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"based in" v "from"

Don't say that: 

based in

Do say this: 

from, in or at

Why?: 

The horrible expression "where are you based" which is itself a waste of words (it should be "where is your office?" or "where do you live?") has mutated and is used to provide information as to location.

Yes, a person may say "I work for company A. I travel a lot but I'm based in their London office" and that makes sense.

But, as the following extract from a newspaper shows, it can also be used in a way that is simply stupid.

"The Sun Inn, based in Bradford Old Road in Cottingley, closed permanently in November last year. " (source: The Telegraph and Argus - https://www.thetelegraphandarg... - 27 February 2019)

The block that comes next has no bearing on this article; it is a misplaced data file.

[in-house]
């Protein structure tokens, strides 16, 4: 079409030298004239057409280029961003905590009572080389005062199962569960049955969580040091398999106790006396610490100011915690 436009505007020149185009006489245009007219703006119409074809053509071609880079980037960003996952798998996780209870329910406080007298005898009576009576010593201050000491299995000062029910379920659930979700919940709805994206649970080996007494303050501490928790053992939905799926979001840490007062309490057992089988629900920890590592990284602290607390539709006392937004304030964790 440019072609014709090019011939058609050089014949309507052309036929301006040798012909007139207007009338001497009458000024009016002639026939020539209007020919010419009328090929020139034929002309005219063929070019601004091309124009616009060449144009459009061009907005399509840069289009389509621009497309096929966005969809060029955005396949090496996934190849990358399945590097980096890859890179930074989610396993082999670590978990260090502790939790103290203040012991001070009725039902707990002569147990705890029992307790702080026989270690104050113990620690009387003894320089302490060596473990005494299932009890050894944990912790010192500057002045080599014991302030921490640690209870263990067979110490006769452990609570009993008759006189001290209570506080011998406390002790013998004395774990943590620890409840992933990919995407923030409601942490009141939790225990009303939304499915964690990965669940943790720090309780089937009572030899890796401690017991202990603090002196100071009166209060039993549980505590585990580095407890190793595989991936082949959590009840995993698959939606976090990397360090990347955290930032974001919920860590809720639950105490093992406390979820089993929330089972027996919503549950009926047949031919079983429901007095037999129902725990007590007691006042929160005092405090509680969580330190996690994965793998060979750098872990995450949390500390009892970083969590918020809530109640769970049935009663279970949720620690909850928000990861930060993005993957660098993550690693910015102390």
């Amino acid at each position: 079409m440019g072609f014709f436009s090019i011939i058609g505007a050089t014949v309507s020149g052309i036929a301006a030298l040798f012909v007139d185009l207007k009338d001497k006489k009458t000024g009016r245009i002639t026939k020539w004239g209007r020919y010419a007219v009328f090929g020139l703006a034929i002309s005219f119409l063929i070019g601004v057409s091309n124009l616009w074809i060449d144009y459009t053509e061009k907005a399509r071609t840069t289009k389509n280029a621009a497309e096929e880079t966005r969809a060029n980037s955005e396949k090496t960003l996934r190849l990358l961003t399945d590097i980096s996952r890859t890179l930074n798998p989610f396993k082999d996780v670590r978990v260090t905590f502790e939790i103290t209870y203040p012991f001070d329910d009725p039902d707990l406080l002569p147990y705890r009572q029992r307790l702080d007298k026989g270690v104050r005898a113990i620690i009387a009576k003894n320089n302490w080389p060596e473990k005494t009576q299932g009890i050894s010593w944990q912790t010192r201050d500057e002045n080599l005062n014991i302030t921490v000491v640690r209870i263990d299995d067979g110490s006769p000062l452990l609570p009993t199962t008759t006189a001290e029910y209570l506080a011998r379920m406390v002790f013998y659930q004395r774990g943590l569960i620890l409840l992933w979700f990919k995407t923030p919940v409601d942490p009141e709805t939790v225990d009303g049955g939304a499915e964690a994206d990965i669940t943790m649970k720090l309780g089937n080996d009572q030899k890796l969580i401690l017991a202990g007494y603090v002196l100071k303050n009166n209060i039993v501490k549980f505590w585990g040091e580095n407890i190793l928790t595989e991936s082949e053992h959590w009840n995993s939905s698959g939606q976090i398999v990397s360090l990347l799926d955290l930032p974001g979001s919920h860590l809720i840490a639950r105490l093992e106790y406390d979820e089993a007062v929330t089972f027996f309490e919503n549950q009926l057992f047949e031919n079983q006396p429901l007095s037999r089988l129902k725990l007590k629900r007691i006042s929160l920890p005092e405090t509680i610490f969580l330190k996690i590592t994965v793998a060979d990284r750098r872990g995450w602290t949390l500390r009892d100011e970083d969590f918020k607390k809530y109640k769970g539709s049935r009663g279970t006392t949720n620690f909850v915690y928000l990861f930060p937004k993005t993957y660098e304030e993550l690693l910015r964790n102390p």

It's a pub. A pub's a building. It's not "based" anywhere. It is somewhere. It doesn't move. It doesn't travel. It doesn't have an alternate location as a pop-up bar on Mars.

Abolish "based in" from your vocabulary except in the single, very specific, of someone who does, in fact, move and needs to say where they lay their (usually figurative) hat.

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